It is perhaps fitting that the last expert who I will cite is Albert Einstein: the man who began the chain reaction of the atom bomb. In a letter dated October 1952, he discussed the moral obligation of scientists. He debates whether scientists should simply search for the truth, or if this truth should have a practical application. To him, the very essence of scientific research is an almost “religious attitude” towards the acquisition of knowledge – with or without practical purpose. He strongly believes that a “man of science” is a proud person who is distressed that his field of work has endangered humanity through weaponry. To him, the man of science is enslaved by the politicians who are in power due to scientific discoveries. He believes that the only way to ensure the survival of mankind is to abolish all weaponry. He concludes that if every man of science thinks critically, and applies his thinking, the dangers of science would be greatly reduced.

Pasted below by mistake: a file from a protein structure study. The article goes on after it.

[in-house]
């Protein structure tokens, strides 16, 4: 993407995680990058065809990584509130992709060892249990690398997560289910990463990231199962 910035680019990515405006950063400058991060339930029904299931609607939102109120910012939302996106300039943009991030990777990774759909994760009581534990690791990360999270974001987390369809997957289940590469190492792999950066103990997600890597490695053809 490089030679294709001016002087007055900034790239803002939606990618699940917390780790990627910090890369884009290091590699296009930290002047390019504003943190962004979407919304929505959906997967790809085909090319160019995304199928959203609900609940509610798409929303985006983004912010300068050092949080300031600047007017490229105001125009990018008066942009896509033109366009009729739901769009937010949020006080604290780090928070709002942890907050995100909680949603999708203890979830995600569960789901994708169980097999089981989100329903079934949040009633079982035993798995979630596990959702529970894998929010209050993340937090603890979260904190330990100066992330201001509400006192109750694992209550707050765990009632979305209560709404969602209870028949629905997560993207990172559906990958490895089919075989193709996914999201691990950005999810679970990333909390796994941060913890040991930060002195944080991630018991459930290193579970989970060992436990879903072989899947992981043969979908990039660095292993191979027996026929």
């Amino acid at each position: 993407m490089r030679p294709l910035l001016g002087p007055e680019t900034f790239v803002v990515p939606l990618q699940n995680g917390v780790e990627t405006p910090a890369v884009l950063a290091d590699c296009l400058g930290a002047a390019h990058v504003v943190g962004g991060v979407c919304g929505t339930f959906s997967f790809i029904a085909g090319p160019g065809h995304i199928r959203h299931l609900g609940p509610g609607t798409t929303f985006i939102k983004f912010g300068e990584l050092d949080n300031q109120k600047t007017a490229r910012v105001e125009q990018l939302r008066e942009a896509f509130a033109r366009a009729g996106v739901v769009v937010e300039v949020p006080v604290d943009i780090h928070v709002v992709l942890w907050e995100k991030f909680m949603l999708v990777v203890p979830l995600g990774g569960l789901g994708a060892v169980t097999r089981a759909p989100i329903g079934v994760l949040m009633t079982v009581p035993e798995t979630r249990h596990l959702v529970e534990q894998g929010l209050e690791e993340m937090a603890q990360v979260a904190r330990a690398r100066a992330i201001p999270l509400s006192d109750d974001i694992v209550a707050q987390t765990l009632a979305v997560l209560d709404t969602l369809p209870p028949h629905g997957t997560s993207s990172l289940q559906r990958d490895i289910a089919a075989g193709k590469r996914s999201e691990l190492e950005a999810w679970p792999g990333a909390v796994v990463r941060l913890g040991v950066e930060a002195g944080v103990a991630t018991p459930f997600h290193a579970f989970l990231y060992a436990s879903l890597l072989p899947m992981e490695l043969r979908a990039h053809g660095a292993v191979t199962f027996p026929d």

It follows from Einstein’s train of thought that he would not support any government regulation on science. He would, however, support ethical training, and perhaps Rotblat’s ‘Hippocratic Oath’ as well.
Now that the experts have laid their best arguments on the table, it becomes easier for me to come to a conclusion on this confounding problem. Einstein’s and Teller’s argument that the pursuit of knowledge should not be hindered is very convincing. However to me, Koepsell’s claim that scientists have a duty to respect the lives and the futures of all those affected by their research trumps all. I believe that every human has a right to live out their lives without mad-scientists enabling more ways for them to die. Therefore I support the government regulation of scientific research. I believe that institutions should be created to ensure that the interests of all humans are protected from future implications as well as present ones. I think that individual scientists should take responsibility for their work as well; Rotblat’s ‘Hippocratic Oath’ for scientists would be a big step towards this end. Ethical training would also be necessary to reinforce the necessity of taking into consideration fellow humans. These steps will lead us on the path to a morally acceptable future.